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Nextbit’s Android Phone Puts Its Faith — and Your Data — in the Cloud


(Photos by Rob Pegoraro/Yahoo Tech)

LAS VEGAS—Just as you can never be too rich or too thin, your smartphone can never have enough battery life or storage. And while the runs-forever-on-a-single-charge phone is still just a fantasy, a Bay Area smartphone startup is hoping to make near-infinite storage a reality.

Nextbit plans to ship a $399 Android-based phone in the first quarter of next year that relies on the cloud to temporarily store apps and data. So instead of popping in a memory card (which most new phones no longer support in any case), you’d get 100 gigabytes of online storage when your local storage is maxed out.

Founded by veterans of Google and HTC, Nextbit announced its Robin phone Sept. 1 and promptly had a Kickstarter campaign zip past a $500,000 goal. At press time, backers had pledged more than $936,000, with the first 1,000 getting a $100 discount and everybody else $50 off.

CEO Tom Moss and chief design officer Scott Croyle came to the wireless trade group CTIA’s Super Mobility Week show in Las Vegas to demonstrate their phone. I sat down with them for an hour Wednesday evening.

With its mint-green or midnight-blue plastic accents above and below its 5.2-inch screen, the Robin doesn’t look like your average Android phone. Each end has a speaker to provide stereo sound, an echo of the design of some HTC models Croyle worked on.

Another unusual feature: The four LEDs below a cloud symbol on the Robin’s metal back that indicate whether the phone is syncing (see the photo above).


Offload, reload, repeat

Nextbit’s system works by watching which apps and data haven’t been used lately and offloading them to the cloud when you need more room. You can then restore them with a simple tap.

On a Nexus 5 running a build of Nextbit’s version of Android, the offloaded apps appear grayed out in their usual spots on the screen. Tapping one caused its color to return as the system reloaded it, settings intact; maybe 10 seconds later, it was ready.

Photos also get the same background offloading, much the way Google Photos does it.

The idea here is not so much to minimize what’s kept in the phone’s 32 GB of onboard storage as it is to ensure that a lack of room won’t stop you from taking pictures or recording video. If a Nextbit phone runs low on space while you’re doing either, it should offload apps automatically and invisibly. By default this happens only on WiFi, although if you’re shooting lots of video outdoors, you can opt to swap out data using 4G.

Other than that feature, Nextbit’s version of Android looks quite similar to the stock version.

“We’ve taken a very light touch to the UI,” Croyle said.

The rest of this phone’s hardware also generally matches what you’d expect in a 2015-vintage smartphone. There’s a 13-megapixel camera on the back and a five-megapixel one on the front, an NFC wireless chip inside, a USB-C port on the bottom (but no wireless charging), and a fingerprint sensor integrated in the power button much like the one on the Xperia Z5 phones Sony introduced at the IFA trade show in Berlin last week.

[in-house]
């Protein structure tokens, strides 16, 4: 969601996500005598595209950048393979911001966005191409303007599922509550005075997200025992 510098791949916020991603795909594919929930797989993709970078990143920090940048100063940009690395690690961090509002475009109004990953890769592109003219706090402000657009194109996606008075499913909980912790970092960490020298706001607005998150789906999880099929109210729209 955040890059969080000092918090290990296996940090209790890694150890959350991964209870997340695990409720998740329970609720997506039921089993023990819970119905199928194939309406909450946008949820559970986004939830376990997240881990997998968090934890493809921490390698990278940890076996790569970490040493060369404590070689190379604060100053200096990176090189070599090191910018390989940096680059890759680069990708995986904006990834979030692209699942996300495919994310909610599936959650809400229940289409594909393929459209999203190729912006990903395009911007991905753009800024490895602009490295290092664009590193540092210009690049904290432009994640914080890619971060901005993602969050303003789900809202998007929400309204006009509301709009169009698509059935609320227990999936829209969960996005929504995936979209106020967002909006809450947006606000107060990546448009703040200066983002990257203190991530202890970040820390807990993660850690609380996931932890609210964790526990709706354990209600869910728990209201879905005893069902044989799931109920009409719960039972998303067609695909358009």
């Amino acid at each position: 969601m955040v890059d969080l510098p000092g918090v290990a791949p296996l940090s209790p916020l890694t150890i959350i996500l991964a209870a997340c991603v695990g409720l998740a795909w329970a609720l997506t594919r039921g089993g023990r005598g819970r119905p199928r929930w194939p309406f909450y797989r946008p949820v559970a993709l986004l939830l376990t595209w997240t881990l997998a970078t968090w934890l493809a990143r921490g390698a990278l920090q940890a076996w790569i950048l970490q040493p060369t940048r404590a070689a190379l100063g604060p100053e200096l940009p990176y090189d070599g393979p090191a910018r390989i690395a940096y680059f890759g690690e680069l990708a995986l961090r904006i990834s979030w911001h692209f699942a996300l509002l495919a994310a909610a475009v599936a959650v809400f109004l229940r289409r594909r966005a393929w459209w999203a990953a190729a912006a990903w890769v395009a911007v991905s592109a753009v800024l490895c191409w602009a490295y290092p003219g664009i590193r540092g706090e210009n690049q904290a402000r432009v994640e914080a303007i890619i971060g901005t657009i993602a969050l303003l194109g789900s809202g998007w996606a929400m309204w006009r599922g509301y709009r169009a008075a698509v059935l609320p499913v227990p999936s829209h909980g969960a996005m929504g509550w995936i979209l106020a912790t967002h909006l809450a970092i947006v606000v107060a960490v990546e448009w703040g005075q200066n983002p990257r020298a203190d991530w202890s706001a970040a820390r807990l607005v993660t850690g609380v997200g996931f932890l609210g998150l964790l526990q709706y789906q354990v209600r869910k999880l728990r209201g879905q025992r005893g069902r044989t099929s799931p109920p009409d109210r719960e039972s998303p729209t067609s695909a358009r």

Like most new phones, the Robin doesn’t have the microSD card slot that allows you to expand the handset’s storage without bothering with complicated cloud syncing. But being just 7 millimeters thick, the Robin really doesn’t have room for one.


Direct sales only

Unlike most phones, the Robin won’t show up in any of the wireless carriers’ stores. Moss said selling direct to customers will save $4 million or so in certification-testing expenses and avoid any need to monkey with the phone’s design.

The problem with selling phones via the carriers is “You have to preinstall some apps, [and] you might have to cut some features,” Moss said. “You might have to be more conservative in terms of industrial design.

It also helps that the rate plans at T-Mobile and now Verizon impose no price penalty on customers who bring their own phones.

But making money on a smartphone remains difficult for any company, let alone a startup, Recon Analytics founder Roger Entner said in a phone conversation.

“All of the handset profits are concentrated in the hands of Apple and Samsung,” he said Thursday. “It’s a tough, tough market to be a handset vendor.“

And the basic concept here may not resonate with many customers. While Apple may think 16 GB is enough storage for a smartphone, Samsung’s latest Galaxy S6 Edge+ and Galaxy Note 5 each include 32 GB.

Meanwhile, making a habit of using the Robin’s vast cloud storage via a 4G connection could max out your data plan and ask more than your carrier’s network can deliver.

“They’re taking connectivity and data for granted,” Entner said. If you had both unlimited data and consistently excellent coverage? “Then it becomes a very interesting model.”

And that’s when—I swear I’m not making this up—the call dropped. So you can add total reliability to the list of things you wish your smartphone offered, but doesn’t.

Email Rob at rob@robpegoraro.com; follow him on Twitter at @robpegoraro.